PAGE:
Looking after your heart can be the key to a longer, healthier life.
But swapping indulgence for nutrition can be a challenge.
Heart and circulatory diseases are the biggest killer in the UK and US — responsible for a quarter of deaths each year.
Cardiologist Dr Ameet Bakhai has devised a lifestyle quiz to help indicate if you are taking care of your heart.
From your preferred potato to how much you exercise, the eight-question quiz will determine the effect your lifestyle choices are having on your heart.
Cardiologist Dr Ameet Bakhai has designed a lifestyle quiz to help indicate if you are taking care of your heart
For each question, choose which of answers A, B and C apply to you the most.
Dr Bakhai, of Spire Bushey Hospital in North London, who has been advising Healthspan on its Love Your Heart supplement range, said: ‘Heart issues can often get progressively worse, until one day you have a more complicated issue – that could have been avoided if we heeded the warning signs.
‘Heart issues can be connected to other things – you might consider not being able to run up two flights of stairs more of a lung condition or a lack of fitness or of weight gain, but there is a lot of overlap with coronary artery disease or heart valve problems or irregular heart rhythms.
‘So, looking after your heart health is essential and should be planned as a new year resolution every year.’
How many portions of fruit and vegetables do you eat per day?
A. 0-2 servings – I don’t really like them
B. 3-4 servings – though I could probably eat more if I tried
C. 5 or more servings per day – 1 can’t get enough of them
Which of the following do you eat the most?
A. Chips – delicious, especially with mayonnaise
B. Roast Potatoes – though I only have one or two and they’re made with olive oil rather than meat dripping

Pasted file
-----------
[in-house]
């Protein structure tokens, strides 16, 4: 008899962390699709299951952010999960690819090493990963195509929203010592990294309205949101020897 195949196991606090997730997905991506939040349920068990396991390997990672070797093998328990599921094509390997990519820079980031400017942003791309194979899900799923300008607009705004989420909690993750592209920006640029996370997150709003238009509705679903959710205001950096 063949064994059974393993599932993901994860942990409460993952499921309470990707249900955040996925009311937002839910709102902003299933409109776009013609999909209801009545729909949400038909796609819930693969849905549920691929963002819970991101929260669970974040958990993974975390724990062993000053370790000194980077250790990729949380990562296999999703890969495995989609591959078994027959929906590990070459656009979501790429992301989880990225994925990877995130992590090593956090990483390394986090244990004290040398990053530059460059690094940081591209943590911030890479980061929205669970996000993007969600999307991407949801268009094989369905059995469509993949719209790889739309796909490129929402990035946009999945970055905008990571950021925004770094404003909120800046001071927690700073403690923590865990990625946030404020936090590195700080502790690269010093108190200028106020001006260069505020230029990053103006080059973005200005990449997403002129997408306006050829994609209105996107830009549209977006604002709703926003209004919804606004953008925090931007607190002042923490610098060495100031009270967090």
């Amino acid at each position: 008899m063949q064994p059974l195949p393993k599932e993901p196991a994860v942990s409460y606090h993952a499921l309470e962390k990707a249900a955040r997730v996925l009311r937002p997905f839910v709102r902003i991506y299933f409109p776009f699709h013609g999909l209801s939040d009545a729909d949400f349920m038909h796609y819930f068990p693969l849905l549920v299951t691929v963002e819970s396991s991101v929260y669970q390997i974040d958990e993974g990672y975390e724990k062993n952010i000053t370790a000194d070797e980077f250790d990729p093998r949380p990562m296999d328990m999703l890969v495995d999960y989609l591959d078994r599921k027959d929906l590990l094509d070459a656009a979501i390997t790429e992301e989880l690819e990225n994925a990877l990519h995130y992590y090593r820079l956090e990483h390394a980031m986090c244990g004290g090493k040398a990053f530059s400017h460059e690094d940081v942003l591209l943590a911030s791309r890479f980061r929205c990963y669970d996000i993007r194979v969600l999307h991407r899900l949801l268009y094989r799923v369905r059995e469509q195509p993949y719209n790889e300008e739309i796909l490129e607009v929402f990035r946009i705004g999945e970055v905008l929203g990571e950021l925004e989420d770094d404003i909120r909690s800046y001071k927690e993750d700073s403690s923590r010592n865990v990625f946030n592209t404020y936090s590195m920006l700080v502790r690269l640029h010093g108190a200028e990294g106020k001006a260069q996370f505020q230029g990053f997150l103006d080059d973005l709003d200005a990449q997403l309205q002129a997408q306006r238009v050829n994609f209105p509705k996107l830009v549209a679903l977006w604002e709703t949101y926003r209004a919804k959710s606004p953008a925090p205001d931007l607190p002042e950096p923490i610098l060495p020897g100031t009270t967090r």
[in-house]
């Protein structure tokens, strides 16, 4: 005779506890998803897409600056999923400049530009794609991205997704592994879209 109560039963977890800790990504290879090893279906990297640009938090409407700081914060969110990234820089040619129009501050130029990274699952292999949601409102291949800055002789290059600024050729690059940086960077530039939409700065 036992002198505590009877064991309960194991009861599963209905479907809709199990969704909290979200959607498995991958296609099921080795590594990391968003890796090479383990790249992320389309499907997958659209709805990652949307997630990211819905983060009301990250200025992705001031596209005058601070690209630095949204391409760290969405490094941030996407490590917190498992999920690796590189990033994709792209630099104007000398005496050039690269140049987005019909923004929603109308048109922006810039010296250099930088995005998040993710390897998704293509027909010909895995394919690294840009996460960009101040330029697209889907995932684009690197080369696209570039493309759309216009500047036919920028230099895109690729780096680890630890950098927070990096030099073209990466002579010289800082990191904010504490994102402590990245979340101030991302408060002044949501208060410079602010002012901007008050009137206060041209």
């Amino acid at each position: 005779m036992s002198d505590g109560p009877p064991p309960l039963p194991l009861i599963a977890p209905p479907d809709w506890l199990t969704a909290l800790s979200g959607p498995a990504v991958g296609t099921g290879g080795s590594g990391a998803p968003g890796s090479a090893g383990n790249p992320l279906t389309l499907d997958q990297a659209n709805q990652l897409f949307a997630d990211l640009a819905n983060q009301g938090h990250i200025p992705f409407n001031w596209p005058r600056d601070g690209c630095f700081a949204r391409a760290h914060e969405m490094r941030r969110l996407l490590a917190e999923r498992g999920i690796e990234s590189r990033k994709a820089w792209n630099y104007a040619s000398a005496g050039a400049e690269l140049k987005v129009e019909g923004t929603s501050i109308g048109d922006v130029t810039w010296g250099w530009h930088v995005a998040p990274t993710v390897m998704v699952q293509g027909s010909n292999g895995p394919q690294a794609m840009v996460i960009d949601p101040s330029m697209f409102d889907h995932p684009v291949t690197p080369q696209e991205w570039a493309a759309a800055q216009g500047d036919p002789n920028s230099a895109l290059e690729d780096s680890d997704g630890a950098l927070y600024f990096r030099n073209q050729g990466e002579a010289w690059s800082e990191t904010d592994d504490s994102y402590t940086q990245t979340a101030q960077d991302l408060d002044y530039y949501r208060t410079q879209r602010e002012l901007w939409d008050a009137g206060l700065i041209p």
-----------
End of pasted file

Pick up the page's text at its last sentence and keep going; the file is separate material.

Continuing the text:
C. Boiled or Baked potatoes – and I often have super-healthy sweet potatoes, too
How often do you eat fresh fish?
A. I have deep-fried, battered fish and chips every week – I never buy fresh fish – it’s too difficult to prepare
B. Once or twice a week – usually pre-packed cod or other white fish – I’d love to cook more exotic fish meals but don’t know how
C. At least three times per week, especially oily fish like fresh sardines, mackerel or salmon. I always grill, poach or bake the fish, and never fry
When do you add salt to your food?
A. Both during cooking and at the table – it’s essential to bring out the flavour
B. Only during cooking – I’m trying to cut down
C. Hardly at all – I use fresh herbs for flavour and check labels for the salt content of bought foods
From your preferred potato, whether it’s fried, roasted or baked, to how much you exercise, the quiz will determine the affect your lifestyle choices are having on your heart
How much exercise do you take each week?
A. I sometimes stand at work and walk around when things are quiet
B. I joined a gym and go occasionally; I also try to walk or cycle at the weekends (if I’ve got the energy)
C. At least 30 minutes brisk exercise, five times a week, and often every day
How many units of alcohol do you drink per week?
A. Er, what’s a unit? Is half a bottle of wine every night OK?
B. 15 or more – But I’m intending to cut down
C. No more than 1 or 2 units a few nights a week
How overweight are you?
Why is heart health important?
Dr Bakhai claims just recognising that you need to look after your heart health is the first step.
The consultant suggests that, along with regular check-ups and screening, ‘we should all know our blood pressure, cholesterol and blood sugar levels.’
He added: ‘Plus, think about making key diet, exercise and lifestyle changes.
‘Our quiz will help guide you in the right direction.’
A. More than a stone – being cuddly suits my warm, bubbly personality!
B. Less than a stone – and I’m trying to lose it as I feel so tired all the time
C. I’m not overweight – I eat a healthy diet, exercise regularly and always watch my weight.
How much do you smoke?
A. At least 20 cigarettes per day – my granddad smoked all his life and lived to the age of 92 so why worry?
B. I’ve switched to vaping as a less risky option and am trying to cut down
C. I don’t smoke at all – and avoid passive smoking, too
Your diet and lifestyle aren’t heart-healthy at all. Have a look at the C options to see where you might be going wrong.
If you haven’t had your blood pressure checked in the last year or two contact your surgery to ask how to arrange this during the current restrictions.
You know you could do better – and are already making improvements.
Healthy eating and exercise can lower your cholesterol level, reduce raised blood pressure, help you maintain a healthy weight and even prevent diabetes, as well as helping to keep your heart in good health.
You are taking all the right steps to help keep fit and healthy.
Keep it up so your risk of developing high blood pressure, diabetes, raised cholesterol levels, coronary heart disease and stroke in future years is significantly lower than average.